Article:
Siema*, friend. ✌️
The winners of the first round of earth.fm Grants have been announced! All four successful applicants – who hail from Ghana, India, Kenya, and Trinidad and Tobago – have been profiled here. We wish them every success.
What advantages does passive acoustic monitoring of wildlife have over conventional approaches? How can we combat the climate-delay narratives which are being used to “divert attention from decarbonisation solutions”? Is the Miyawaki Method a credible method of afforestation?
Read on to find out.
*An informal Polish greeting.
Soundscape of the week
The European fire-bellied toad is, in fact, a frog. (No fire, either.) However, this is more than compensated by its satisfyingly fun-to-say Latin name: Bombina bombina. They also produce antimicrobial peptides in their skin secretions – the even more fun-to-say ‘bombinins’.
Native to eastern mainland Europe – recorded here in the protected land of Poland’s Barycz Valley Landscape Park – they use their internal vocal sacs to produce their “whoop” call: the mournful, slow-motion honk immortalized here. Imagine the sound that clowns might make when they cry and you won’t be far off.
Articles and essays
🚲 From the archive: ‘Pedal Power: The Cycling Revolution Cleaning Our Air, Clearing Congestion, Tackling Climate Breakdown and Improving Health’, a deep dive into the benefits of cycling, its wider relevance, enabling factors, and lessons for a rapid transition to increased incidence of bicycle use.
Did you know that half of all Copenhageners bike to work and nearly half of Danish households don’t own a car? That more than two million people in the UK now cycle at least once a week? (An all-time high, according to British Cycling.) That Germany saw a 40% drop in car ownership among 18- to 30-year-olds between 2002 and 2012? Or that numbers of electric power-assisted bicycles in the EU are expected to jump from 6.5 million in 2015 to 62 million (!) in 2030?
🎵 ‘Cicada Crescendo’ (which would make a brilliantly esoteric drag name) was recorded by brothers Axel and Ario Drioli under their Sounding Wild banner, and forms the latest episode of earth.fm podcast Wind Is the Original Radio.
Cicadas generate sound not by stridulation – the rubbing of one structure against another – but by the rapid vibration of their tymbal: a corrugated membrane in the abdomen which uses internal chambers to transform the entire body into a resonance chamber. Here, the insects’ sizzling chirrups (which vary from species to species) transport the listener to the soundscape’s Cambodian location.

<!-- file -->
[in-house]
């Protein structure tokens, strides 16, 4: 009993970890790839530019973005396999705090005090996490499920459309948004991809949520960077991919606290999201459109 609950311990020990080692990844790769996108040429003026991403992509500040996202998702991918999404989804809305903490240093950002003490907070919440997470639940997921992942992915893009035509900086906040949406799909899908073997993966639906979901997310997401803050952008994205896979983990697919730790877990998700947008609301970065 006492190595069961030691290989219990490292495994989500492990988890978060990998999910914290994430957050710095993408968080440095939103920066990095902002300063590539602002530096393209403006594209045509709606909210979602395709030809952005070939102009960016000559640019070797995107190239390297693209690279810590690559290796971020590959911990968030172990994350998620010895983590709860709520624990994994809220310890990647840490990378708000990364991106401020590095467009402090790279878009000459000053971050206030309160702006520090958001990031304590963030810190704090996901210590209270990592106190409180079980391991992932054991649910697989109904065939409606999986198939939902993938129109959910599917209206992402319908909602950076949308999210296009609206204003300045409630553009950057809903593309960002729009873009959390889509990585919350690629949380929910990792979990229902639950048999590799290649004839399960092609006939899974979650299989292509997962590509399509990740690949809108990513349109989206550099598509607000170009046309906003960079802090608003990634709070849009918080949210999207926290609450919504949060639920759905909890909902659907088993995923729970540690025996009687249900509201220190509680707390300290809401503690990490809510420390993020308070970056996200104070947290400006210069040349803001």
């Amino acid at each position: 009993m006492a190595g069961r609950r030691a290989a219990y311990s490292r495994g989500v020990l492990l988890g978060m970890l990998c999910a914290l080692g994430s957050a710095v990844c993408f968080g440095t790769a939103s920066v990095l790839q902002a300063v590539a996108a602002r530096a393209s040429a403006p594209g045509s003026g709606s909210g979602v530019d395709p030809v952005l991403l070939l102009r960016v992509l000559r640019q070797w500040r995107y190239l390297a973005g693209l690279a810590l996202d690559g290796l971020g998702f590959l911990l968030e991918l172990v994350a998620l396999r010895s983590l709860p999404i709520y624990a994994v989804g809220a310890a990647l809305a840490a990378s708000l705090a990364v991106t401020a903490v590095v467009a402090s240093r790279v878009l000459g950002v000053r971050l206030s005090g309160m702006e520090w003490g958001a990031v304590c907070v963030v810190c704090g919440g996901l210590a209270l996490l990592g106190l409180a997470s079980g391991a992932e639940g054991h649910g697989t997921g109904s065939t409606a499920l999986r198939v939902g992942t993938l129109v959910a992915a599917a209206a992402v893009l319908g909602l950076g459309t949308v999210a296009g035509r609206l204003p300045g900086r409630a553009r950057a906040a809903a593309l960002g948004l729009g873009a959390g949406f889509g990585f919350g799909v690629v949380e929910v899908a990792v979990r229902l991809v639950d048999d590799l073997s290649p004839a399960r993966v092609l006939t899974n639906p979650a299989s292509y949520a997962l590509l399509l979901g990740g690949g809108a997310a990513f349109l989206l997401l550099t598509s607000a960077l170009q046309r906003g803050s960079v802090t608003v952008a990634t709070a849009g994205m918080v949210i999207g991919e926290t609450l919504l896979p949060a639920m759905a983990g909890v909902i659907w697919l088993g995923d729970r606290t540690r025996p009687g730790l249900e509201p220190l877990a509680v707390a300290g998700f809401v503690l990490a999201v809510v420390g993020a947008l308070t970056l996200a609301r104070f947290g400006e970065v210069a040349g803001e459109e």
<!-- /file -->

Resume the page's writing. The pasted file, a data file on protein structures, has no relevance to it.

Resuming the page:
From the extended community
🎙️ ‘The Rise of Passive Acoustic Monitoring’ outlines the increasing “availability, affordability and variety of off-the-shelf autonomous recorders”, which allows “terrestrial wildlife at human-audible frequencies” – particularly avian populations – to be monitored even when the “timescales and scope of the surveying required do not […] lend themselves to traditional ‘boots on the ground’ survey methods”.
The article cites the advantages which PAM has over traditional methods – for example, facilitating surveys at locations and during periods when regular access is “logistically challenging” – and research to which the technique has already contributed. It is hoped “that PAM can play a central part in monitoring long-term nature recovery in the UK, and that this guidance will give ecologists, conservationists and researchers the information they need to make the most of a rapidly developing and exciting tool”.
🚫 “The people who now run and own the world have spent their adult lives convincing the rest of us of three things. First, we have to obey the rules of the market. Second, there is no alternative to the market. Third, if we disobey, we will be crushed.”
Straplined “Our climate strategy must combat the ‘technofixes-plus-markets’ fraud”, The Ecologist’s ‘Techno-Fixes or ‘Solidaristic Commoning’’ investigates the way that this dynamic has been leveraged through “market-type policy instruments” (which are “embraced by the world’s most powerful governments”) to suggest “that a smooth low-carbon transition will become more feasible sometime in the future, as grounds to delay climate action for now”.
Read the whole article for the solutions that it offers.
🌲 In 2010, by following the Miyawaki Method, industrial engineer Shubhendu Sharma established a mini forest of over 200 trees in his backyard. JSTOR Daily asks whether this technique is ‘A Better Way to Build Forests?’.
Named for botanist Akira Miyawaki, the Method is an afforestative, “soil-, air-, water-, and climate-remediating process by which trees are planted where no trees existed before”. Across 15 countries, Miyawaki has planted over 40 million trees: soil “is analyzed and then improved, using locally available sustainable amendments”, and 50 to 100 local plant species – main tree species, subspecies, shrubs, and ground-covering herbs – are planted “in a random mix like you would find growing naturally in the wild” (rejecting the “ecological deserts” of monoculture plantations). These seedlings are positioned very closely together, with competition for space, light, and water accelerating growth.
Though often tiny, fast-growing Miyawaki forests crucially increase the prevalence of fungi, bacteria, pollinators, and amphibians.
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Until next time, we wish you a regenerative week. 🙏
With best wishes,
Neil and Team earth.fm
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